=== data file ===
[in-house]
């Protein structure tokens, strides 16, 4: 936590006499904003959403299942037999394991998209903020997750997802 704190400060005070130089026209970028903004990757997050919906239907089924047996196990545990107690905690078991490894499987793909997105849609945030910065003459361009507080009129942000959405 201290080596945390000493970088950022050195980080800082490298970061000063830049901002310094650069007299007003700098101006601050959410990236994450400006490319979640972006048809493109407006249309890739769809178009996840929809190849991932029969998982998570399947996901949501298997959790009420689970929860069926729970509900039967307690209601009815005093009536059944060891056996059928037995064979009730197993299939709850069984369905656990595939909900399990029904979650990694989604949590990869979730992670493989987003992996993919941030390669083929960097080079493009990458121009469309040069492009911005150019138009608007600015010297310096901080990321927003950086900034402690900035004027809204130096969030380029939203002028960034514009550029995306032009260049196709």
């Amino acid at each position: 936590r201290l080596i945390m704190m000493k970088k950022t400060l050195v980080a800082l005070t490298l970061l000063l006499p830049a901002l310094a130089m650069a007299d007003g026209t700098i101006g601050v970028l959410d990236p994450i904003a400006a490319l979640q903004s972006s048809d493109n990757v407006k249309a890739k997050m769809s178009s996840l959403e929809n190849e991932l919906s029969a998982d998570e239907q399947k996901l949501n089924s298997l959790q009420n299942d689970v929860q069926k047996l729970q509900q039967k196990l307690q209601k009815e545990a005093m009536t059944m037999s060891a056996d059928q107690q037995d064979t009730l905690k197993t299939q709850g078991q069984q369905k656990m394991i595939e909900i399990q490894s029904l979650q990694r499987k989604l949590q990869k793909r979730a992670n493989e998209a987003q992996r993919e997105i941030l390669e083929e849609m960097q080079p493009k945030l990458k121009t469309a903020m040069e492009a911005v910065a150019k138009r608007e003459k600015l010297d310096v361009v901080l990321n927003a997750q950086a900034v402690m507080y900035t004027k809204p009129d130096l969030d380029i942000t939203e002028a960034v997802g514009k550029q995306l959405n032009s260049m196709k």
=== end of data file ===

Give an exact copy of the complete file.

[in-house]
């Protein structure tokens, strides 16, 4: 936590006499904003959403299942037999394991998209903020997750997802 704190400060005070130089026209970028903004990757997050919906239907089924047996196990545990107690905690078991490894499987793909997105849609945030910065003459361009507080009129942000959405 201290080596945390000493970088950022050195980080800082490298970061000063830049901002310094650069007299007003700098101006601050959410990236994450400006490319979640972006048809493109407006249309890739769809178009996840929809190849991932029969998982998570399947996901949501298997959790009420689970929860069926729970509900039967307690209601009815005093009536059944060891056996059928037995064979009730197993299939709850069984369905656990595939909900399990029904979650990694989604949590990869979730992670493989987003992996993919941030390669083929960097080079493009990458121009469309040069492009911005150019138009608007600015010297310096901080990321927003950086900034402690900035004027809204130096969030380029939203002028960034514009550029995306032009260049196709």
């Amino acid at each position: 936590r201290l080596i945390m704190m000493k970088k950022t400060l050195v980080a800082l005070t490298l970061l000063l006499p830049a901002l310094a130089m650069a007299d007003g026209t700098i101006g601050v970028l959410d990236p994450i904003a400006a490319l979640q903004s972006s048809d493109n990757v407006k249309a890739k997050m769809s178009s996840l959403e929809n190849e991932l919906s029969a998982d998570e239907q399947k996901l949501n089924s298997l959790q009420n299942d689970v929860q069926k047996l729970q509900q039967k196990l307690q209601k009815e545990a005093m009536t059944m037999s060891a056996d059928q107690q037995d064979t009730l905690k197993t299939q709850g078991q069984q369905k656990m394991i595939e909900i399990q490894s029904l979650q990694r499987k989604l949590q990869k793909r979730a992670n493989e998209a987003q992996r993919e997105i941030l390669e083929e849609m960097q080079p493009k945030l990458k121009t469309a903020m040069e492009a911005v910065a150019k138009r608007e003459k600015l010297d310096v361009v901080l990321n927003a997750q950086a900034v402690m507080y900035t004027k809204p009129d130096l969030d380029i942000t939203e002028a960034v997802g514009k550029q995306l959405n032009s260049m196709k």